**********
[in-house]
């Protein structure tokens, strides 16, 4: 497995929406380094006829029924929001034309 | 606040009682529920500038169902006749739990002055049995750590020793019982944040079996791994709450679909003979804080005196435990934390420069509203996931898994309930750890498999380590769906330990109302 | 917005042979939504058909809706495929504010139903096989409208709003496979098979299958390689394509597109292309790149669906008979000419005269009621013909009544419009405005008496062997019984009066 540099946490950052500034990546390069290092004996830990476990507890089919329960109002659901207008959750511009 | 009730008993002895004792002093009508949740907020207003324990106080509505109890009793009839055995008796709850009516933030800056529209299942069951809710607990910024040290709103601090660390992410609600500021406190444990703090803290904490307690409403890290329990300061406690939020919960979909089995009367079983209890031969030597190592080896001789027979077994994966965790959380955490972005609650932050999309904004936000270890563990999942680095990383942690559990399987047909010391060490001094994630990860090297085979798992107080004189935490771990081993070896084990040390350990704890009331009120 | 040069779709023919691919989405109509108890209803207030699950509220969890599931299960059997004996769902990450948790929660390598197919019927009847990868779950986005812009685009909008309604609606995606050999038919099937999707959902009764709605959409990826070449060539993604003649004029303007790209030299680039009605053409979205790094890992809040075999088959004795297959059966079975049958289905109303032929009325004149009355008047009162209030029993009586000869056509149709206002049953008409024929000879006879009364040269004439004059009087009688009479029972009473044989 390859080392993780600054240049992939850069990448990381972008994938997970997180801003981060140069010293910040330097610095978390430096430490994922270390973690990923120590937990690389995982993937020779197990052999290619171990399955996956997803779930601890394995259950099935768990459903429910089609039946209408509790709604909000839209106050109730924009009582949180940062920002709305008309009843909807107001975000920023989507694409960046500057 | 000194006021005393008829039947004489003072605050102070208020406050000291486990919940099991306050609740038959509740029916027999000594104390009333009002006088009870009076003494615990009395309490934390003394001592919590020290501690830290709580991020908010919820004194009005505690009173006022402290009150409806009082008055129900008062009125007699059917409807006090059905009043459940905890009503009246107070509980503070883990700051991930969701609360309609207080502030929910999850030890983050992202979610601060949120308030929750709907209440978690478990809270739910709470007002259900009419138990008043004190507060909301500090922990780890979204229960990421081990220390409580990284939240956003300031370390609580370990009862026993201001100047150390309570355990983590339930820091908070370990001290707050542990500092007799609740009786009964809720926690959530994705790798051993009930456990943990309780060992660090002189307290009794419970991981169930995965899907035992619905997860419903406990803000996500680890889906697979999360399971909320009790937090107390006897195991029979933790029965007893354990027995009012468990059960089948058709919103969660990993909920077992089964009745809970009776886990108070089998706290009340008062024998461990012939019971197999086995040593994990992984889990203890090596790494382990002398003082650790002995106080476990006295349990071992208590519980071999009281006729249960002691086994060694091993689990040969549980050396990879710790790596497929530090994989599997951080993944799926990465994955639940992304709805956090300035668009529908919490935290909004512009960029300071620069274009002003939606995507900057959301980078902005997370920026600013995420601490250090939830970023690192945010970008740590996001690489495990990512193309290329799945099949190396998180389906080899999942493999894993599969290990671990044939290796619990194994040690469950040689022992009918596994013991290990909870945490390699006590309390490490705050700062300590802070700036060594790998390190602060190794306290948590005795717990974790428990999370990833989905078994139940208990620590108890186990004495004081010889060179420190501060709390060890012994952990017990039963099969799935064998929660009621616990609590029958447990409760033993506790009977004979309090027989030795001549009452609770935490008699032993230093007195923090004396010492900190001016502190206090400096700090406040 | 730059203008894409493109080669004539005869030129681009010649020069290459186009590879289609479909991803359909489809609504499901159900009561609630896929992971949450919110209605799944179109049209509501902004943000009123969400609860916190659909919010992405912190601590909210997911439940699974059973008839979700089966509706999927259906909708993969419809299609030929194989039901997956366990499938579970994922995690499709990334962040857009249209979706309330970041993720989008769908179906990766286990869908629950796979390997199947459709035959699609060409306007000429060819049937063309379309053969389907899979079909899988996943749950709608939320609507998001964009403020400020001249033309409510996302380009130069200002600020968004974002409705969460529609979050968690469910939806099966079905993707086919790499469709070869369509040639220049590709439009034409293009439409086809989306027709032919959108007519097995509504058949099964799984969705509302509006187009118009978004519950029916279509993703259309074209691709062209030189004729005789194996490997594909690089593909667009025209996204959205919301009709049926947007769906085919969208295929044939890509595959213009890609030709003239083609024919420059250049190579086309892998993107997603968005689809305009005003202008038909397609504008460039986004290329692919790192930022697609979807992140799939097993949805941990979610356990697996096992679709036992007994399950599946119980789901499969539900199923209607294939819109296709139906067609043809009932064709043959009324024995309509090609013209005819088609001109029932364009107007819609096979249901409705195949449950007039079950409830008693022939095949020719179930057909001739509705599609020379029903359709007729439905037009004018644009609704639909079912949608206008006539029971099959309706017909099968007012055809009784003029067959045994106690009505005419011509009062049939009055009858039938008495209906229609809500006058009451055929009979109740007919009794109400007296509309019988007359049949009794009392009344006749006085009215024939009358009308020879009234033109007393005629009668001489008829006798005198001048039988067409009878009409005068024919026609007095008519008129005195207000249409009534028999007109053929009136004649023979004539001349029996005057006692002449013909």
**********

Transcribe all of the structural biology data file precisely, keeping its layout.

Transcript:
[in-house]
């Protein structure tokens, strides 16, 4: 497995929406380094006829029924929001034309 | 606040009682529920500038169902006749739990002055049995750590020793019982944040079996791994709450679909003979804080005196435990934390420069509203996931898994309930750890498999380590769906330990109302 | 917005042979939504058909809706495929504010139903096989409208709003496979098979299958390689394509597109292309790149669906008979000419005269009621013909009544419009405005008496062997019984009066 540099946490950052500034990546390069290092004996830990476990507890089919329960109002659901207008959750511009 | 009730008993002895004792002093009508949740907020207003324990106080509505109890009793009839055995008796709850009516933030800056529209299942069951809710607990910024040290709103601090660390992410609600500021406190444990703090803290904490307690409403890290329990300061406690939020919960979909089995009367079983209890031969030597190592080896001789027979077994994966965790959380955490972005609650932050999309904004936000270890563990999942680095990383942690559990399987047909010391060490001094994630990860090297085979798992107080004189935490771990081993070896084990040390350990704890009331009120 | 040069779709023919691919989405109509108890209803207030699950509220969890599931299960059997004996769902990450948790929660390598197919019927009847990868779950986005812009685009909008309604609606995606050999038919099937999707959902009764709605959409990826070449060539993604003649004029303007790209030299680039009605053409979205790094890992809040075999088959004795297959059966079975049958289905109303032929009325004149009355008047009162209030029993009586000869056509149709206002049953008409024929000879006879009364040269004439004059009087009688009479029972009473044989 390859080392993780600054240049992939850069990448990381972008994938997970997180801003981060140069010293910040330097610095978390430096430490994922270390973690990923120590937990690389995982993937020779197990052999290619171990399955996956997803779930601890394995259950099935768990459903429910089609039946209408509790709604909000839209106050109730924009009582949180940062920002709305008309009843909807107001975000920023989507694409960046500057 | 000194006021005393008829039947004489003072605050102070208020406050000291486990919940099991306050609740038959509740029916027999000594104390009333009002006088009870009076003494615990009395309490934390003394001592919590020290501690830290709580991020908010919820004194009005505690009173006022402290009150409806009082008055129900008062009125007699059917409807006090059905009043459940905890009503009246107070509980503070883990700051991930969701609360309609207080502030929910999850030890983050992202979610601060949120308030929750709907209440978690478990809270739910709470007002259900009419138990008043004190507060909301500090922990780890979204229960990421081990220390409580990284939240956003300031370390609580370990009862026993201001100047150390309570355990983590339930820091908070370990001290707050542990500092007799609740009786009964809720926690959530994705790798051993009930456990943990309780060992660090002189307290009794419970991981169930995965899907035992619905997860419903406990803000996500680890889906697979999360399971909320009790937090107390006897195991029979933790029965007893354990027995009012468990059960089948058709919103969660990993909920077992089964009745809970009776886990108070089998706290009340008062024998461990012939019971197999086995040593994990992984889990203890090596790494382990002398003082650790002995106080476990006295349990071992208590519980071999009281006729249960002691086994060694091993689990040969549980050396990879710790790596497929530090994989599997951080993944799926990465994955639940992304709805956090300035668009529908919490935290909004512009960029300071620069274009002003939606995507900057959301980078902005997370920026600013995420601490250090939830970023690192945010970008740590996001690489495990990512193309290329799945099949190396998180389906080899999942493999894993599969290990671990044939290796619990194994040690469950040689022992009918596994013991290990909870945490390699006590309390490490705050700062300590802070700036060594790998390190602060190794306290948590005795717990974790428990999370990833989905078994139940208990620590108890186990004495004081010889060179420190501060709390060890012994952990017990039963099969799935064998929660009621616990609590029958447990409760033993506790009977004979309090027989030795001549009452609770935490008699032993230093007195923090004396010492900190001016502190206090400096700090406040 | 730059203008894409493109080669004539005869030129681009010649020069290459186009590879289609479909991803359909489809609504499901159900009561609630896929992971949450919110209605799944179109049209509501902004943000009123969400609860916190659909919010992405912190601590909210997911439940699974059973008839979700089966509706999927259906909708993969419809299609030929194989039901997956366990499938579970994922995690499709990334962040857009249209979706309330970041993720989008769908179906990766286990869908629950796979390997199947459709035959699609060409306007000429060819049937063309379309053969389907899979079909899988996943749950709608939320609507998001964009403020400020001249033309409510996302380009130069200002600020968004974002409705969460529609979050968690469910939806099966079905993707086919790499469709070869369509040639220049590709439009034409293009439409086809989306027709032919959108007519097995509504058949099964799984969705509302509006187009118009978004519950029916279509993703259309074209691709062209030189004729005789194996490997594909690089593909667009025209996204959205919301009709049926947007769906085919969208295929044939890509595959213009890609030709003239083609024919420059250049190579086309892998993107997603968005689809305009005003202008038909397609504008460039986004290329692919790192930022697609979807992140799939097993949805941990979610356990697996096992679709036992007994399950599946119980789901499969539900199923209607294939819109296709139906067609043809009932064709043959009324024995309509090609013209005819088609001109029932364009107007819609096979249901409705195949449950007039079950409830008693022939095949020719179930057909001739509705599609020379029903359709007729439905037009004018644009609704639909079912949608206008006539029971099959309706017909099968007012055809009784003029067959045994106690009505005419011509009062049939009055009858039938008495209906229609809500006058009451055929009979109740007919009794109400007296509309019988007359049949009794009392009344006749006085009215024939009358009308020879009234033109007393005629009668001489008829006798005198001048039988067409009878009409005068024919026609007095008519008129005195207000249409009534028999007109053929009136004649023979004539001349029996005057006692002449013909």